2.  Hannah from KINGSTON museum’s theory

He was actually in love with god in the same way that two people can be in love before they get married and have kids.  For Athelstan god was an ever present being who walked by his side (until the end but we’ve a couple more blogs to get through first!)

3. My theory

He was gay.  Tall, good looking, amazing at everything and single.  It doesn’t happen!

Regardless of why he gave up the ladies the deal was agreed and Athelstan chose to hold his coronation on the 4th September 925AD in Kingston’s ancient market place.  It is believed he chose Kingston because it stood on the border of Mercia and Wessex which made it neutral territory.  Also at the time the river at Kingston was shallow enough for horses to walk across it making it a practical place to have a party.  I moved here for the same reasons!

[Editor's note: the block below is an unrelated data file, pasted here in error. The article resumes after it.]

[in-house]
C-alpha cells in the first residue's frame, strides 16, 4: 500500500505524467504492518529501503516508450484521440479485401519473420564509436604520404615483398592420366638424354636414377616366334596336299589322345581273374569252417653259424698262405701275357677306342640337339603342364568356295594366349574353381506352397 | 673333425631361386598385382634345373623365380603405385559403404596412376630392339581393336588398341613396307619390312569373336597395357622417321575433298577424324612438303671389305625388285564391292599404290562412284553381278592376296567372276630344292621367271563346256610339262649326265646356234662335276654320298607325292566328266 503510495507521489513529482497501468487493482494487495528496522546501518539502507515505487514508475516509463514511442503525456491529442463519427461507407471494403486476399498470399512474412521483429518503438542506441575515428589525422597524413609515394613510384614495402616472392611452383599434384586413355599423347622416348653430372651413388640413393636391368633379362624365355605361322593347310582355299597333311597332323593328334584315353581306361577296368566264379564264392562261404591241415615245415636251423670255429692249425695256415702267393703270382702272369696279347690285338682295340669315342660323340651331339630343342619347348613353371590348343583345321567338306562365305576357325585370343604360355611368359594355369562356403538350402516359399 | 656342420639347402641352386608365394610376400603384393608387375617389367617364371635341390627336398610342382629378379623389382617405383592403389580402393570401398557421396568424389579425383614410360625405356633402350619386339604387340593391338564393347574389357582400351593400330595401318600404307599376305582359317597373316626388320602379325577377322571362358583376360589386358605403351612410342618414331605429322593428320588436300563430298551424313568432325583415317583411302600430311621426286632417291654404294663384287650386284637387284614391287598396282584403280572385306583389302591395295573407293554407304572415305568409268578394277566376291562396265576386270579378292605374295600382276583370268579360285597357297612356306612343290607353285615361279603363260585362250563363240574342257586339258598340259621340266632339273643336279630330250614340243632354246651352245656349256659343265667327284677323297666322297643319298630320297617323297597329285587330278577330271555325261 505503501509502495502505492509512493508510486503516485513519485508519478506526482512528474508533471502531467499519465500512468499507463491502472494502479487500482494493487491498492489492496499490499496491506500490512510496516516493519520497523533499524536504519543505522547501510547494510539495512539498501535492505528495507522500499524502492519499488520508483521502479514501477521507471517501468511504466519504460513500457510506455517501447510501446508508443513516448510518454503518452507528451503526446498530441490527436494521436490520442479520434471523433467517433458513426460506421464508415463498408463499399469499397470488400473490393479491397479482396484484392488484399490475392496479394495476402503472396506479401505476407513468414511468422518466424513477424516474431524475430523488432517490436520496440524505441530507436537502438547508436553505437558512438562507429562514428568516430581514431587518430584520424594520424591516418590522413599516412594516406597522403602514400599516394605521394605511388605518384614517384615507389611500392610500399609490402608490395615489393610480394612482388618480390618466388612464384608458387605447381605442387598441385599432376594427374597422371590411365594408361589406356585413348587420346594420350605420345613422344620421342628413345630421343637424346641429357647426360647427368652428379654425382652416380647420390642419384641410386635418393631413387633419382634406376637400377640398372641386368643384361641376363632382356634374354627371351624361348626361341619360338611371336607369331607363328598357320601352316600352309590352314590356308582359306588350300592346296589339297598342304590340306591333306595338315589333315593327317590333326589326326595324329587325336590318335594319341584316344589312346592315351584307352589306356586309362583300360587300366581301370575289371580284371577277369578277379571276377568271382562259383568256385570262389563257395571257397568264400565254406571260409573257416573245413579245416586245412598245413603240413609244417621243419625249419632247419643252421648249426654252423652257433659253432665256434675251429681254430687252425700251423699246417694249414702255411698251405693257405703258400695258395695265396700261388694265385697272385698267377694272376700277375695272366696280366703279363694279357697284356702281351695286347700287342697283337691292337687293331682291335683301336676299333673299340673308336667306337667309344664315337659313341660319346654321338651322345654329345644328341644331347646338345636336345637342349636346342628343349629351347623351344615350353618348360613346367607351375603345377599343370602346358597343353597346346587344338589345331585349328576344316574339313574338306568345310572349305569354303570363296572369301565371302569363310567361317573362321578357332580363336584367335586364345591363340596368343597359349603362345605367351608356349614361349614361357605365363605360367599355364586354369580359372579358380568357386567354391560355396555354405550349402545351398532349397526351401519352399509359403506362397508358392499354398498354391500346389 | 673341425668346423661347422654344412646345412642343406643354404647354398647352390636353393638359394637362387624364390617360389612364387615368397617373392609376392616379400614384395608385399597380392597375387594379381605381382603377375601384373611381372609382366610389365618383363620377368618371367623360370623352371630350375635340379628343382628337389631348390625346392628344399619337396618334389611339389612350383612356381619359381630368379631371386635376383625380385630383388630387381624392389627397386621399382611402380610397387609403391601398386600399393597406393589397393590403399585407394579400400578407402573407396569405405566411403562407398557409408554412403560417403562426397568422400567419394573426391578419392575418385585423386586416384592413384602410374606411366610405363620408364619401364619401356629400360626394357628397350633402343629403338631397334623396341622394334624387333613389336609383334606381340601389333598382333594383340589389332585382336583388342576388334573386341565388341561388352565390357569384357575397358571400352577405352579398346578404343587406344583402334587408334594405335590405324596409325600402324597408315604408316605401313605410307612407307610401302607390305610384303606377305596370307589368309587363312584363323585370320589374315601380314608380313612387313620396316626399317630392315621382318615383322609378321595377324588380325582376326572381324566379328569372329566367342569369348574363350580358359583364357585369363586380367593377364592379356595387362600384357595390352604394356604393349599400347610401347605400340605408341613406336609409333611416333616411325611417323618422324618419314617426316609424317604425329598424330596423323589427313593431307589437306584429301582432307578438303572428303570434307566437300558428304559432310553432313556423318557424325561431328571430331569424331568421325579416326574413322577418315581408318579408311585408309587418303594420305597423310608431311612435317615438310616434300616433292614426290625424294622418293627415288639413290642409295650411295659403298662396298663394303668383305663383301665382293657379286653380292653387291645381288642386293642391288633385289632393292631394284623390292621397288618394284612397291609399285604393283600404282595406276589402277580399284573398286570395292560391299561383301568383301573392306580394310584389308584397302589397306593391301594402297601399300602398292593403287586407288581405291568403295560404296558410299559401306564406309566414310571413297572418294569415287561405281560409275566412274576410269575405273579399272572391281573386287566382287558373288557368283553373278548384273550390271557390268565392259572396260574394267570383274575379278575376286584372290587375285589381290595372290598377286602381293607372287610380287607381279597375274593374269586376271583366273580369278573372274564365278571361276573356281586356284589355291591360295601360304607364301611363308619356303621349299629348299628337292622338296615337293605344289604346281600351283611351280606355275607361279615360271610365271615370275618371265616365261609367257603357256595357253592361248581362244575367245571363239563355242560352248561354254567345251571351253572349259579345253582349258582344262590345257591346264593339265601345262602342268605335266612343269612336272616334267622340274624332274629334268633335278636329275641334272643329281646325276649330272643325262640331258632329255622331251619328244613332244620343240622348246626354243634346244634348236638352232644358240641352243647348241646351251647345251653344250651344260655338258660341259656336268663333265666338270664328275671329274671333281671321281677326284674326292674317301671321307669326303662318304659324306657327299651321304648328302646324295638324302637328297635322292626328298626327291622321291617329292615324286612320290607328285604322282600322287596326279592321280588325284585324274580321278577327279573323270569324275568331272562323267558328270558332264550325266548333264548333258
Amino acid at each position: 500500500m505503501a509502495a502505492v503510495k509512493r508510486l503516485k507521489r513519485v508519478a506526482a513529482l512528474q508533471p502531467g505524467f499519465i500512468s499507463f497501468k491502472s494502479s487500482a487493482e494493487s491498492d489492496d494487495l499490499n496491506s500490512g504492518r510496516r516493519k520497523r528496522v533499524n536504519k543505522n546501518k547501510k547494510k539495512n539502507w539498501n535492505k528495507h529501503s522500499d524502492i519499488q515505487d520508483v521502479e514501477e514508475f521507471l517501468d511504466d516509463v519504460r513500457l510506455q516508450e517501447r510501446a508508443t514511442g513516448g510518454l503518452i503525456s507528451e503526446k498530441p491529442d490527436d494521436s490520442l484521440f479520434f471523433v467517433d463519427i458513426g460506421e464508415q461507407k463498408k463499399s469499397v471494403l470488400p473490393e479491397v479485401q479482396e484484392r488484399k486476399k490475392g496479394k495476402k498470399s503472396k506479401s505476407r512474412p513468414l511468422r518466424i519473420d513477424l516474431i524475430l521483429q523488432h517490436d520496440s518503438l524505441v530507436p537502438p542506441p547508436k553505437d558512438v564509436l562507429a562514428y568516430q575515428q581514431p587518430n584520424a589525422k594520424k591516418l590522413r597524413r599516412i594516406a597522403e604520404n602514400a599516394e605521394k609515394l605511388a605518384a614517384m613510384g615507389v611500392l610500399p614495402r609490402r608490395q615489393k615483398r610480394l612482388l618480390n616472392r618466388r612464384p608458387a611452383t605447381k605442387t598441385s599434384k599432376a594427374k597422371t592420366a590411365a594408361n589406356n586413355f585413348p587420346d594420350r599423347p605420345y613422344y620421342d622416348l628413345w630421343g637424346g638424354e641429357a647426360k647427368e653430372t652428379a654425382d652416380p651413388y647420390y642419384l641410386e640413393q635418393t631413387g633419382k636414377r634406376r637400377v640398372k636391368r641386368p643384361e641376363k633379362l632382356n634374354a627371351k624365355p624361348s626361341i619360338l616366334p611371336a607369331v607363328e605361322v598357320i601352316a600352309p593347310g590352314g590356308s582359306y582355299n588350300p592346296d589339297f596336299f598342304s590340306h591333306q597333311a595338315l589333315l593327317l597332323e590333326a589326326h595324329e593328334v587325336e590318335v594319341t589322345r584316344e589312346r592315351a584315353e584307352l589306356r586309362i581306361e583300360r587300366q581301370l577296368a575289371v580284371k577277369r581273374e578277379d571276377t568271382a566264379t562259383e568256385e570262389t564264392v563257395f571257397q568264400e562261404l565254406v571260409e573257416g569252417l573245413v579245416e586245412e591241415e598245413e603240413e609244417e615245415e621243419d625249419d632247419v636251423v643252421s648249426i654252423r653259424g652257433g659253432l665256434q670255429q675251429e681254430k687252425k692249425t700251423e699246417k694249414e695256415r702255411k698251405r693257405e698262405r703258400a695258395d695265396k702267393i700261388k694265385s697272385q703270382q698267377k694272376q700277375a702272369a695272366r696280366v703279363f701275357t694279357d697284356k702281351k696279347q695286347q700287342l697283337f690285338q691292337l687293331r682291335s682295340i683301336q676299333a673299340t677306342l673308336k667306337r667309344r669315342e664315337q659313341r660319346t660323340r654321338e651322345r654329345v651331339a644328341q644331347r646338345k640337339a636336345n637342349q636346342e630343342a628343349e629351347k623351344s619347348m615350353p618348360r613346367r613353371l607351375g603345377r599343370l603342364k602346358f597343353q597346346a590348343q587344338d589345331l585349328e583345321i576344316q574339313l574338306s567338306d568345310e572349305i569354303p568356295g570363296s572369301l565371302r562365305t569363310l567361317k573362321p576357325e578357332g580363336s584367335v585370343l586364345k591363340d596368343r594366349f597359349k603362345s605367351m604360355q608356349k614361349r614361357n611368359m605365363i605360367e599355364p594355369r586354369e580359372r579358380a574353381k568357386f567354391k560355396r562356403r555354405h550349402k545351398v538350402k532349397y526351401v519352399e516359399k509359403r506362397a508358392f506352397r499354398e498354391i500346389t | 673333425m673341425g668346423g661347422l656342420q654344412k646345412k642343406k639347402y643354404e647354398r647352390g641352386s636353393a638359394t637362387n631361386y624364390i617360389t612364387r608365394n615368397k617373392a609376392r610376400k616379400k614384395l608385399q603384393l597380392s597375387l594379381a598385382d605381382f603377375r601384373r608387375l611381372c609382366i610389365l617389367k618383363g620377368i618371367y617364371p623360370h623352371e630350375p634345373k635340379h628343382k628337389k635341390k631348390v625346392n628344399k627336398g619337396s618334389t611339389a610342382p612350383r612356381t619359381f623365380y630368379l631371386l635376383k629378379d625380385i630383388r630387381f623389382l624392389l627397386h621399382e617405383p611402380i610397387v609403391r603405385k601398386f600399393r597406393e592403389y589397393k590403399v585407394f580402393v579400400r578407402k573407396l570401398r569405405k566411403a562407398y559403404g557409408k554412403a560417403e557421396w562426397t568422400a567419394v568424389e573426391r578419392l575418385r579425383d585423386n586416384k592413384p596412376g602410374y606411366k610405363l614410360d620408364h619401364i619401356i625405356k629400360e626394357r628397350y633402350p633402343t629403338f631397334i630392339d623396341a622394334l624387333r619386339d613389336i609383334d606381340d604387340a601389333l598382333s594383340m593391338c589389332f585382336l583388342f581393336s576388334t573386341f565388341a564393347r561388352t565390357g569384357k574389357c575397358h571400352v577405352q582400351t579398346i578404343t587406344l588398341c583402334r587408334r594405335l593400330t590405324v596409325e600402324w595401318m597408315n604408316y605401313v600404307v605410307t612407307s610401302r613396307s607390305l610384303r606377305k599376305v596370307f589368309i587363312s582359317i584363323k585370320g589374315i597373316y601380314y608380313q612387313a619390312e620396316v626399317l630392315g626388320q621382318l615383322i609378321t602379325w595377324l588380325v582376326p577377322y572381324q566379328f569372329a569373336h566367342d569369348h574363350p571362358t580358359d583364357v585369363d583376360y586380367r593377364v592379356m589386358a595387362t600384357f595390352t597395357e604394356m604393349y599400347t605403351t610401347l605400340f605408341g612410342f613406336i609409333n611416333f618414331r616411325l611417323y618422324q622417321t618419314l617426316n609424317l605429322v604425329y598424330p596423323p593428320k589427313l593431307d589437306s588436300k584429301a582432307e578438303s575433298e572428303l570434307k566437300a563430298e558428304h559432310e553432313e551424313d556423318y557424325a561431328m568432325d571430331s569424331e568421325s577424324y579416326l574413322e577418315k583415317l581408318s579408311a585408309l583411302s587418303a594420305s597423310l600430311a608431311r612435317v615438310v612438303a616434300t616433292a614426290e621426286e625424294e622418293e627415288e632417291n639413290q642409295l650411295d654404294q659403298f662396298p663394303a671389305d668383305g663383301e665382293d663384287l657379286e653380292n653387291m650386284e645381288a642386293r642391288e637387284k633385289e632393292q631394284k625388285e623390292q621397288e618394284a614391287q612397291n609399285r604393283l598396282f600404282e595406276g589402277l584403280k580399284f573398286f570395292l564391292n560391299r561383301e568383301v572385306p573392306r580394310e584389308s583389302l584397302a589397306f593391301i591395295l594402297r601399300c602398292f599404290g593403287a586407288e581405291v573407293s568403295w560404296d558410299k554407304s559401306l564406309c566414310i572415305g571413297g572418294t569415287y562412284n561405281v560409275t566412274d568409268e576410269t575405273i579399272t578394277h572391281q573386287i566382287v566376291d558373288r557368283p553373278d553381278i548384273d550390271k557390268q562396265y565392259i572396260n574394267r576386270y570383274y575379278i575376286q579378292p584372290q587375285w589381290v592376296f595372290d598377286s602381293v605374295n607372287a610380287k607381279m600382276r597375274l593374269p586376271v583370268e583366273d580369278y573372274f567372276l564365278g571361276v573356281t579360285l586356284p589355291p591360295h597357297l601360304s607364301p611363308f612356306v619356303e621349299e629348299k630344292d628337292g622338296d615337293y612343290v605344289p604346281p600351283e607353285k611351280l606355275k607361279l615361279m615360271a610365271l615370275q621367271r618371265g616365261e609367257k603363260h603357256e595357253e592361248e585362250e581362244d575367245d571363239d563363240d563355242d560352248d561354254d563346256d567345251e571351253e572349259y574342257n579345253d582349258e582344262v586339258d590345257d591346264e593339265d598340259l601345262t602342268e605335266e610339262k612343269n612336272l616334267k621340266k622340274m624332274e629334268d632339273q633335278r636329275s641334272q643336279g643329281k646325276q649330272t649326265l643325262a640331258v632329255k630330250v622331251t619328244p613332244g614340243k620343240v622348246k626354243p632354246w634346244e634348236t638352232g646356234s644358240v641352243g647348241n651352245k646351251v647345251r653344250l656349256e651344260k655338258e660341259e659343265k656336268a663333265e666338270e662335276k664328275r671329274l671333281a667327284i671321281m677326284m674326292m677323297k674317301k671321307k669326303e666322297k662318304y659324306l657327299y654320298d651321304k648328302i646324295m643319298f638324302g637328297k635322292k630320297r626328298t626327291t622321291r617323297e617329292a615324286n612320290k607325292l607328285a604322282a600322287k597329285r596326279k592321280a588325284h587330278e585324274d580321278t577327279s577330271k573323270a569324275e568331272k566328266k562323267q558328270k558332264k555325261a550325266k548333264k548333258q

Tradition says a great big wooden platform was built so that the crowds could see and the most important bishops of the time performed the ceremony.  He had a new order of service drawn up for his coronation which forms the basis of the service that is still used today.  A golden crown was placed upon his head which made Athelstan the first King in this country to wear a crown.

After the service he went into Kingston church which stood on the present site of All Saints church (the big one opposite John Lewis).  There he said prayers and, as an act of mercy, he freed a slave.

Then he had a huge party with feasting, drinking and musical statues.

When Athelstan took the throne he was 30 years old.  It was an extraordinary achievement.  When I was 30 I was a penniless actor.  I had done a lot of feasting, drinking and musical statues however so we’re clearly not all that different.

But what of the coronation stone.  I’ve not mentioned it.  It’s a controversial subject so it gets a whole post of it’s own – see Part 2B – THE SEVEN KINGS AND THE CORONATION STONE.